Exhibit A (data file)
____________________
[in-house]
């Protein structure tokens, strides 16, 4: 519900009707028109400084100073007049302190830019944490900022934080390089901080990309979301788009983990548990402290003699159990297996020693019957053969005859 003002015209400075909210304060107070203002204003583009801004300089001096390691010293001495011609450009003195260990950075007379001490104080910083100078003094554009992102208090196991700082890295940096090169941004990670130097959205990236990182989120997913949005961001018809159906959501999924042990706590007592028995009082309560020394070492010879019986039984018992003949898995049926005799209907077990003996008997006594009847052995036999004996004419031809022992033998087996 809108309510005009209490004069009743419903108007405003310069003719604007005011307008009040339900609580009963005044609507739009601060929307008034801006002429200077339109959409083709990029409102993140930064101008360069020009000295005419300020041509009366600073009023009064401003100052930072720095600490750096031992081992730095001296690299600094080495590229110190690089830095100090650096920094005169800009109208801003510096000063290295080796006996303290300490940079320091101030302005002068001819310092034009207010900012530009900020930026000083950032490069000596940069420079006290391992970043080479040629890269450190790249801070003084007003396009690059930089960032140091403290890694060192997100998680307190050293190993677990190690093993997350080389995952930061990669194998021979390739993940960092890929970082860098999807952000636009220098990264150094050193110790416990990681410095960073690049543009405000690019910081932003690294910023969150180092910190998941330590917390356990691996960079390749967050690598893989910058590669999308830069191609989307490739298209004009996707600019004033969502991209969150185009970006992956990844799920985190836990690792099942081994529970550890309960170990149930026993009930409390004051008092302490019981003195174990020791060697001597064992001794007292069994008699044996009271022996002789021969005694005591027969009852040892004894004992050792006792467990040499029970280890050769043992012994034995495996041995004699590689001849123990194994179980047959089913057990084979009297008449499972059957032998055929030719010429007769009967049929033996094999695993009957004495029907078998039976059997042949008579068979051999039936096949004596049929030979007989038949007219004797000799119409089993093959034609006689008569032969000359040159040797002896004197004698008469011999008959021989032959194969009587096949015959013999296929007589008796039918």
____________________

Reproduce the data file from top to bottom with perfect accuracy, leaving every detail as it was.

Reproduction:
[in-house]
């Protein structure tokens, strides 16, 4: 519900009707028109400084100073007049302190830019944490900022934080390089901080990309979301788009983990548990402290003699159990297996020693019957053969005859 003002015209400075909210304060107070203002204003583009801004300089001096390691010293001495011609450009003195260990950075007379001490104080910083100078003094554009992102208090196991700082890295940096090169941004990670130097959205990236990182989120997913949005961001018809159906959501999924042990706590007592028995009082309560020394070492010879019986039984018992003949898995049926005799209907077990003996008997006594009847052995036999004996004419031809022992033998087996 809108309510005009209490004069009743419903108007405003310069003719604007005011307008009040339900609580009963005044609507739009601060929307008034801006002429200077339109959409083709990029409102993140930064101008360069020009000295005419300020041509009366600073009023009064401003100052930072720095600490750096031992081992730095001296690299600094080495590229110190690089830095100090650096920094005169800009109208801003510096000063290295080796006996303290300490940079320091101030302005002068001819310092034009207010900012530009900020930026000083950032490069000596940069420079006290391992970043080479040629890269450190790249801070003084007003396009690059930089960032140091403290890694060192997100998680307190050293190993677990190690093993997350080389995952930061990669194998021979390739993940960092890929970082860098999807952000636009220098990264150094050193110790416990990681410095960073690049543009405000690019910081932003690294910023969150180092910190998941330590917390356990691996960079390749967050690598893989910058590669999308830069191609989307490739298209004009996707600019004033969502991209969150185009970006992956990844799920985190836990690792099942081994529970550890309960170990149930026993009930409390004051008092302490019981003195174990020791060697001597064992001794007292069994008699044996009271022996002789021969005694005591027969009852040892004894004992050792006792467990040499029970280890050769043992012994034995495996041995004699590689001849123990194994179980047959089913057990084979009297008449499972059957032998055929030719010429007769009967049929033996094999695993009957004495029907078998039976059997042949008579068979051999039936096949004596049929030979007989038949007219004797000799119409089993093959034609006689008569032969000359040159040797002896004197004698008469011999008959021989032959194969009587096949015959013999296929007589008796039918």